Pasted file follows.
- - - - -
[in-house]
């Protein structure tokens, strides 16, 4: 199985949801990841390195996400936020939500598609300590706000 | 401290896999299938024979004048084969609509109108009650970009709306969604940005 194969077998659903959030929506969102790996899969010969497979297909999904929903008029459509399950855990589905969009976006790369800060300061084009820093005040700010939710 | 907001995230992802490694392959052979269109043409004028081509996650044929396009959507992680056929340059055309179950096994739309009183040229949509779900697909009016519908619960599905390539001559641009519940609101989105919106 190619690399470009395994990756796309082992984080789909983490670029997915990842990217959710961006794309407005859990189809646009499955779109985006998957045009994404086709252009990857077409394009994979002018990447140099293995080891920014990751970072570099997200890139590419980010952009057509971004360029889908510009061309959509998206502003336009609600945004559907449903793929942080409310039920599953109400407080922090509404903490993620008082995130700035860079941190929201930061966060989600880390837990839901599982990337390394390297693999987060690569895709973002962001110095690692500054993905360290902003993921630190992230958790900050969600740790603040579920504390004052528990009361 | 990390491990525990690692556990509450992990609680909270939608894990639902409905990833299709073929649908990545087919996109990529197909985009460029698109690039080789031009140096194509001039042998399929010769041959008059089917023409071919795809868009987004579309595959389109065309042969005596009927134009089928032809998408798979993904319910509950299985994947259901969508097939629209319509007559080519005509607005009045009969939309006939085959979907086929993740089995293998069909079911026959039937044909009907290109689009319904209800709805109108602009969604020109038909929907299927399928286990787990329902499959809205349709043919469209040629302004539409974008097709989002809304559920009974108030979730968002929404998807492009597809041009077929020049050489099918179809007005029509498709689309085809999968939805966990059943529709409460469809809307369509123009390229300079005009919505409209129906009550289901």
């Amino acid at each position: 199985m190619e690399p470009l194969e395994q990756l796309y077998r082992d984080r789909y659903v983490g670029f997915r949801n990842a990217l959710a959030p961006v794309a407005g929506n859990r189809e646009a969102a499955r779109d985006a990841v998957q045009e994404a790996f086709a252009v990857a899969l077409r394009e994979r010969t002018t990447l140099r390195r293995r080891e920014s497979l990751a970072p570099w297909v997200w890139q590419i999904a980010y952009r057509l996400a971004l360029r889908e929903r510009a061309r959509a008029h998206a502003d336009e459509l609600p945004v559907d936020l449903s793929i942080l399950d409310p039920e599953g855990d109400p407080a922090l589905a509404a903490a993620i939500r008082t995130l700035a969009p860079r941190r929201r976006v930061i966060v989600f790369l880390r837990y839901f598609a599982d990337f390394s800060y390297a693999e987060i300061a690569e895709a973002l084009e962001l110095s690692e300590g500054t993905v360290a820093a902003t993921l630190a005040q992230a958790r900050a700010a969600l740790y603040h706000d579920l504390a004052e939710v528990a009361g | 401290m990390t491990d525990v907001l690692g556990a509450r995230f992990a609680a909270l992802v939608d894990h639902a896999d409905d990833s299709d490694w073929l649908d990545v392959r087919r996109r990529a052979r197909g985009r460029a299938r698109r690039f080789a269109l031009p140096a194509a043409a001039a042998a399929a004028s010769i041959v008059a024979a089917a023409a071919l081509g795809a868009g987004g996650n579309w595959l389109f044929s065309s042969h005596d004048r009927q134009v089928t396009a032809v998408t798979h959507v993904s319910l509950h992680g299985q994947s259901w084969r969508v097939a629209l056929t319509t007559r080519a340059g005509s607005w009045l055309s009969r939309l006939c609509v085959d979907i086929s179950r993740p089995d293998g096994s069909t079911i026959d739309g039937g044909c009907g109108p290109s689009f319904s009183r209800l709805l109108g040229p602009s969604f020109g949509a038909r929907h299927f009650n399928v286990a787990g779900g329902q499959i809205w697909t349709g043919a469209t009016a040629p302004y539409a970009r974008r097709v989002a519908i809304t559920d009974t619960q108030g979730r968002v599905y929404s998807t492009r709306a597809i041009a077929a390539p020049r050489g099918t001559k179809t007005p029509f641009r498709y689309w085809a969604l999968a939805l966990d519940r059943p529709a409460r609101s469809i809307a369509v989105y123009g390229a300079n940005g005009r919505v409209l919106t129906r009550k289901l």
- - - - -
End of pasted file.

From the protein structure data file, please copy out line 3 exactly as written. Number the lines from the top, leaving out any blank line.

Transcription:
């Amino acid at each position: 199985m190619e690399p470009l194969e395994q990756l796309y077998r082992d984080r789909y659903v983490g670029f997915r949801n990842a990217l959710a959030p961006v794309a407005g929506n859990r189809e646009a969102a499955r779109d985006a990841v998957q045009e994404a790996f086709a252009v990857a899969l077409r394009e994979r010969t002018t990447l140099r390195r293995r080891e920014s497979l990751a970072p570099w297909v997200w890139q590419i999904a980010y952009r057509l996400a971004l360029r889908e929903r510009a061309r959509a008029h998206a502003d336009e459509l609600p945004v559907d936020l449903s793929i942080l399950d409310p039920e599953g855990d109400p407080a922090l589905a509404a903490a993620i939500r008082t995130l700035a969009p860079r941190r929201r976006v930061i966060v989600f790369l880390r837990y839901f598609a599982d990337f390394s800060y390297a693999e987060i300061a690569e895709a973002l084009e962001l110095s690692e300590g500054t993905v360290a820093a902003t993921l630190a005040q992230a958790r900050a700010a969600l740790y603040h706000d579920l504390a004052e939710v528990a009361g | 401290m990390t491990d525990v907001l690692g556990a509450r995230f992990a609680a909270l992802v939608d894990h639902a896999d409905d990833s299709d490694w073929l649908d990545v392959r087919r996109r990529a052979r197909g985009r460029a299938r698109r690039f080789a269109l031009p140096a194509a043409a001039a042998a399929a004028s010769i041959v008059a024979a089917a023409a071919l081509g795809a868009g987004g996650n579309w595959l389109f044929s065309s042969h005596d004048r009927q134009v089928t396009a032809v998408t798979h959507v993904s319910l509950h992680g299985q994947s259901w084969r969508v097939a629209l056929t319509t007559r080519a340059g005509s607005w009045l055309s009969r939309l006939c609509v085959d979907i086929s179950r993740p089995d293998g096994s069909t079911i026959d739309g039937g044909c009907g109108p290109s689009f319904s009183r209800l709805l109108g040229p602009s969604f020109g949509a038909r929907h299927f009650n399928v286990a787990g779900g329902q499959i809205w697909t349709g043919a469209t009016a040629p302004y539409a970009r974008r097709v989002a519908i809304t559920d009974t619960q108030g979730r968002v599905y929404s998807t492009r709306a597809i041009a077929a390539p020049r050489g099918t001559k179809t007005p029509f641009r498709y689309w085809a969604l999968a939805l966990d519940r059943p529709a409460r609101s469809i809307a369509v989105y123009g390229a300079n940005g005009r919505v409209l919106t129906r009550k289901l």